Random thought of the day

Our skin doesn’t sense temperature directly. It only senses the difference between the temperature of the skin and the object being touched. I wonder if this means the sensors are actually measure heat/energy flow.

Technologically heat flow sensors are more difficult to build than temperature sensors. I wonder why evolution ended up with heat flow sensors rather than temperature. Was there an evolutionary advantage to this or is it more biologically difficult?

9 thoughts on “Random thought of the day

  1. I’ve always thought it was a rate of heat transfer thing: A 50 degree chuck of plastic will not feel as cold as a 50 degree chunk of copper. Of course the rate of heat transfer also depends on delta T as well, so I guess in a sense it measures both.

  2. Remember evolution is not about optimal solutions. It is about solutions that work good enough for right now. Thing of it as a variation on extreme programing were you only solve the problem you have right now.

  3. LC Scotty,

    Of course it’s transfer rate.

    On the plastic v. copper keep in mind that as soon as you touch the object the contact point of the object is going to change temperature in the direction of your skin. Hence the surface of the plastic may well be closer to the temperature of your skin an instant after being touched because it doesn’t conduct the heat very well. In other words it reaches equilibrium very quickly with the surface much closer to your skin temperature than does the copper.

  4. I’d imagine that biologically heat-transfer rates are much easier than temperature simply because skin is never at a constant temperature, so we can only judge relative temperatures, and since when you pick up a cold or a hot item it alters the temperature of your skin, and your body takes steps to maintain constant temperature, so I’d imagine a simple thermometer would be very difficult with a system like that.

  5. A true thermal sensor requires some sort of rational basis, some sort of scale or zero to measure values against. Here the data is collected at the sensor.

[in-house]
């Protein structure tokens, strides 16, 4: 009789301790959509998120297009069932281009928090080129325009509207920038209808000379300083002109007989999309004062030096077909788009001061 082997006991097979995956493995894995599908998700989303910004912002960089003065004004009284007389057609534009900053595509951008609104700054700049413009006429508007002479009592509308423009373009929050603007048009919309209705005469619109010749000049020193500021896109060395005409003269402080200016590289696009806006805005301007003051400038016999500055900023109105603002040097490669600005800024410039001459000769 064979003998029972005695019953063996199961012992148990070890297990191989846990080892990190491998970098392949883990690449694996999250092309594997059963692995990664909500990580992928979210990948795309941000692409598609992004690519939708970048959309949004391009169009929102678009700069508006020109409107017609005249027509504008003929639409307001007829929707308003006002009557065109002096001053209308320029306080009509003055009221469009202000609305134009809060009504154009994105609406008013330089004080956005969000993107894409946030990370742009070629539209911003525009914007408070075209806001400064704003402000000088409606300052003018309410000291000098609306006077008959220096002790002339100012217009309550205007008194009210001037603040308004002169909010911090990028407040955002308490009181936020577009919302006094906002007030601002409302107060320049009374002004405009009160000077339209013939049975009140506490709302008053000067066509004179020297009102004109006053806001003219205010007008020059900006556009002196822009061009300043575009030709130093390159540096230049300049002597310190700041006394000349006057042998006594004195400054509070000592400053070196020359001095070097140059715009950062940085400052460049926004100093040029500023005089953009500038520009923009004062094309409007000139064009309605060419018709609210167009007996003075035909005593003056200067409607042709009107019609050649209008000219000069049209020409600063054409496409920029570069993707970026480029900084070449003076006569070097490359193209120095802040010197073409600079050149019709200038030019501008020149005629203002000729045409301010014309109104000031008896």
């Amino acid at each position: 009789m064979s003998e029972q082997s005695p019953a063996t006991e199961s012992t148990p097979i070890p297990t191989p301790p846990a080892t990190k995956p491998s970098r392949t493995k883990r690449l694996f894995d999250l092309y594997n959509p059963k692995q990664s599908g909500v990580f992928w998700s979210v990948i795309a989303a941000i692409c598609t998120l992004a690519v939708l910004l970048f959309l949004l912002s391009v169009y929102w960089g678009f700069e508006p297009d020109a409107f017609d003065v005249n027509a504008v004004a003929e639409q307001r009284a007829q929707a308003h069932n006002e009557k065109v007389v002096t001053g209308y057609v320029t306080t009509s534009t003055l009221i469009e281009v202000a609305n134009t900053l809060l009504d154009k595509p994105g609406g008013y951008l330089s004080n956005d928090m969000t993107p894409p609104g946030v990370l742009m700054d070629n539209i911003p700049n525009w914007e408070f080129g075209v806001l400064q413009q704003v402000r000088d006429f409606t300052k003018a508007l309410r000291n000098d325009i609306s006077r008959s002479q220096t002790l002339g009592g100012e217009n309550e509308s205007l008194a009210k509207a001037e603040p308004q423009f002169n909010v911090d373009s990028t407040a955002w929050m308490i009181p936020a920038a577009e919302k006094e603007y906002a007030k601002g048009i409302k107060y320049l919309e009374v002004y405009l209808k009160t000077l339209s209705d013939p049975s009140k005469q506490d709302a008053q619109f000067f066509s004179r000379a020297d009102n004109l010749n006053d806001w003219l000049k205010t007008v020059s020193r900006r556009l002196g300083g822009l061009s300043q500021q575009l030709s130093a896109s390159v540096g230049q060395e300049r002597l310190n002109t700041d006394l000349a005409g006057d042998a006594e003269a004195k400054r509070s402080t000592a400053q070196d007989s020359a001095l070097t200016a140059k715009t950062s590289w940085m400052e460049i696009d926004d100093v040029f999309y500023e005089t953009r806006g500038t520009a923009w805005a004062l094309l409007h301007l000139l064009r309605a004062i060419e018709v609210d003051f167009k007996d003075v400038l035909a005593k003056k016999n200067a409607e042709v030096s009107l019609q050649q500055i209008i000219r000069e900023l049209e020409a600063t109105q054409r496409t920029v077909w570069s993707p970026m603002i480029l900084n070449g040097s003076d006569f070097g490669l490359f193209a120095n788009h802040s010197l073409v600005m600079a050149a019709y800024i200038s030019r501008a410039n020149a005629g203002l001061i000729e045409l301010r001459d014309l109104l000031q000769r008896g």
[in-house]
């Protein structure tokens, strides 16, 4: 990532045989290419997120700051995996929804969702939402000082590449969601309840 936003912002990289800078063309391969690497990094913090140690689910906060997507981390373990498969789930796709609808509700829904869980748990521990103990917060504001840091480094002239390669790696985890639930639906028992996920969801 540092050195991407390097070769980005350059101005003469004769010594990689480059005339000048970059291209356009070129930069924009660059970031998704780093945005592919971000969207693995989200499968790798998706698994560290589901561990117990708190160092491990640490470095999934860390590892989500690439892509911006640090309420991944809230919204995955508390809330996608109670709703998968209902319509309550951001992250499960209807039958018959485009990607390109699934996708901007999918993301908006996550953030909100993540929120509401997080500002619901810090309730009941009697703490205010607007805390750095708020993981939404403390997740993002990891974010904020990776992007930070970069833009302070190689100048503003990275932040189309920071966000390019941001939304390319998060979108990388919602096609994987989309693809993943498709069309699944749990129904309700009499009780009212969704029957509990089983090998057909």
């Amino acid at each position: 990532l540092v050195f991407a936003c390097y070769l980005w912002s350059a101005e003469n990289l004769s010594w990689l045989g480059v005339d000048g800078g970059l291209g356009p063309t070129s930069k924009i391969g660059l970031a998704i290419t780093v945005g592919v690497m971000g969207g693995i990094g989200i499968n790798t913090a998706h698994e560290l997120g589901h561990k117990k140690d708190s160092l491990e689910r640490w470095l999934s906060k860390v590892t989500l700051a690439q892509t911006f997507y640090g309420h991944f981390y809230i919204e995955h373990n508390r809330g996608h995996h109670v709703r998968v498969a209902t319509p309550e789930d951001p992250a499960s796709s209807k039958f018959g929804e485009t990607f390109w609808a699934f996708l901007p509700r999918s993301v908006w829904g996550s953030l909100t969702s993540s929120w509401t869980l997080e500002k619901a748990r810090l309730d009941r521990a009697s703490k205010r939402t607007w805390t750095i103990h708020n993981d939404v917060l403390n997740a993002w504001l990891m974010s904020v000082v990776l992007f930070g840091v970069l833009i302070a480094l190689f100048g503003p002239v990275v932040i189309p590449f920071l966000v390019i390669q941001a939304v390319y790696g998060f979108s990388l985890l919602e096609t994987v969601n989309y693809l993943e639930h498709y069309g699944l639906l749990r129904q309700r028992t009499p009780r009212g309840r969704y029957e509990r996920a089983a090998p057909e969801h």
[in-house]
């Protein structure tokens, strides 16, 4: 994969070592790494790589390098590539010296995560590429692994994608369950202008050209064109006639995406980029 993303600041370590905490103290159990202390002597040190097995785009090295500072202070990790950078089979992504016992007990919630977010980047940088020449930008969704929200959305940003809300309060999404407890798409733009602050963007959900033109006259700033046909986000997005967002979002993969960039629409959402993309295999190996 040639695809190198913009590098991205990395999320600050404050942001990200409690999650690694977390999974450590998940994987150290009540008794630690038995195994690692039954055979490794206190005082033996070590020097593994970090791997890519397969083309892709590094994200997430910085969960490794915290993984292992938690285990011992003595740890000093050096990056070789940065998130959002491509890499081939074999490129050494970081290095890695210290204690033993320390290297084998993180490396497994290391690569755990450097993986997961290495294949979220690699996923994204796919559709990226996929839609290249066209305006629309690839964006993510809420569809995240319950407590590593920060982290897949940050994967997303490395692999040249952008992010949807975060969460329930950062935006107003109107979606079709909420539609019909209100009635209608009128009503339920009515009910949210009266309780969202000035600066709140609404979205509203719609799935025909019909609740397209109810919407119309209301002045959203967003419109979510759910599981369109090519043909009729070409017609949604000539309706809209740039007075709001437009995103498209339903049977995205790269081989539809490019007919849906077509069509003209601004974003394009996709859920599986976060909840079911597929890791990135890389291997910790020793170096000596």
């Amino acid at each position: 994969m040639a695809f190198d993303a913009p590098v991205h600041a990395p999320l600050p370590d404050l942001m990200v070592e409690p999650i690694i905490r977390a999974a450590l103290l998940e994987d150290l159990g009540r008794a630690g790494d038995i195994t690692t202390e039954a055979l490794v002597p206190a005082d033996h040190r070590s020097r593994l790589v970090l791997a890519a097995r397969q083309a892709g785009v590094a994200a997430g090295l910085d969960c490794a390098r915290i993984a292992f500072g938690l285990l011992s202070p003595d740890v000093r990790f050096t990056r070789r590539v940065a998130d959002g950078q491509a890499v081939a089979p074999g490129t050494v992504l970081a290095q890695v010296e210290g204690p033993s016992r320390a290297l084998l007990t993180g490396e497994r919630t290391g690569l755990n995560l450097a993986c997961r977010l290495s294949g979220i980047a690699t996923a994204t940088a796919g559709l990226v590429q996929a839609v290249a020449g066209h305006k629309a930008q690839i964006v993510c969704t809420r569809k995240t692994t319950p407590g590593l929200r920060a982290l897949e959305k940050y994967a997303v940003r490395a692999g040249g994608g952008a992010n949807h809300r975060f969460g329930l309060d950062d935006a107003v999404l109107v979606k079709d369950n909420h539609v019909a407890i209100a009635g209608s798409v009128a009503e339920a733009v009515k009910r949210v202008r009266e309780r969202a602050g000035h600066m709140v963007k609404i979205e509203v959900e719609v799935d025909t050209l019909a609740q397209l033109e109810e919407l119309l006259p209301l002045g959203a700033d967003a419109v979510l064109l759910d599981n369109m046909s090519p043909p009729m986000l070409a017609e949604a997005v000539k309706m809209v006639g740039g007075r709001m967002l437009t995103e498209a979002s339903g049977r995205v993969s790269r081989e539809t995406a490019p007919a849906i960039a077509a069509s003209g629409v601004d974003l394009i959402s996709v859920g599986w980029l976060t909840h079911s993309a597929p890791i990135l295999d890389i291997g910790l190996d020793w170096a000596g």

However our nerves work on protein manipulation. This “hotter or colder” type of sensor is easier to manufacture from a biological standpoint as you can do it easily with protein folding at different temperatures to influence the permeability of cell membranes to ion flow. Because it is the flow of ions across the membrane that “fire” a nerve. So you have an analog sensor sending a “digital” signal. Enough digital signals and the brain will translate that into an analog thought or sensation.

    But from a biological standpoint heat transfer is more important than absolute temperature. Too much heat to quickly and you cook, too little heat too quickly and you freeze. Some animals have developed heat dump cycles like that camel, and others like humans simply spend a lot of energy on homeostasis.

    It is an interesting subject.

  6. Interestingly enough, your skin doesn’t feel anything. The nerves do all the feeling.
    Also, your nerves can’t tell the difference between hot and cold–both are sensations of pain, to the nerve. The rest of your senses tell the brain whether what you are feeling is hot or cold and to respond appropriately.

    I have a somewhat thorough understanding of the intracacies of nerves, damaged nerves, and nerve pain.

  7. “…from a biological standpoint heat transfer is more important than absolute temperature.”

    Exactly. For the environment that is true, and the nerfves in our skin sense the environment. It’s most important for animals to sense what is warming them up or cooling them down. That is to say it answers the question; what are the effects on me from my environment, realitive to my needs? You may feel comfortable in freezing temperatures if you’ve been working really hard, for example, because at that moment you need to off-load some extra heat. Sensing absolute temperature, and desiring 72F after a hard workout would be counter productive to that need.

    Absolute temperature is in fact sensed by other means, as we maintain body core temp. It all fits together rather nicely. The body “wants” to either take in heat or reject heat, so as to maintain core temp, and the skin nerves enable us to find opportunities to do either one as needed.

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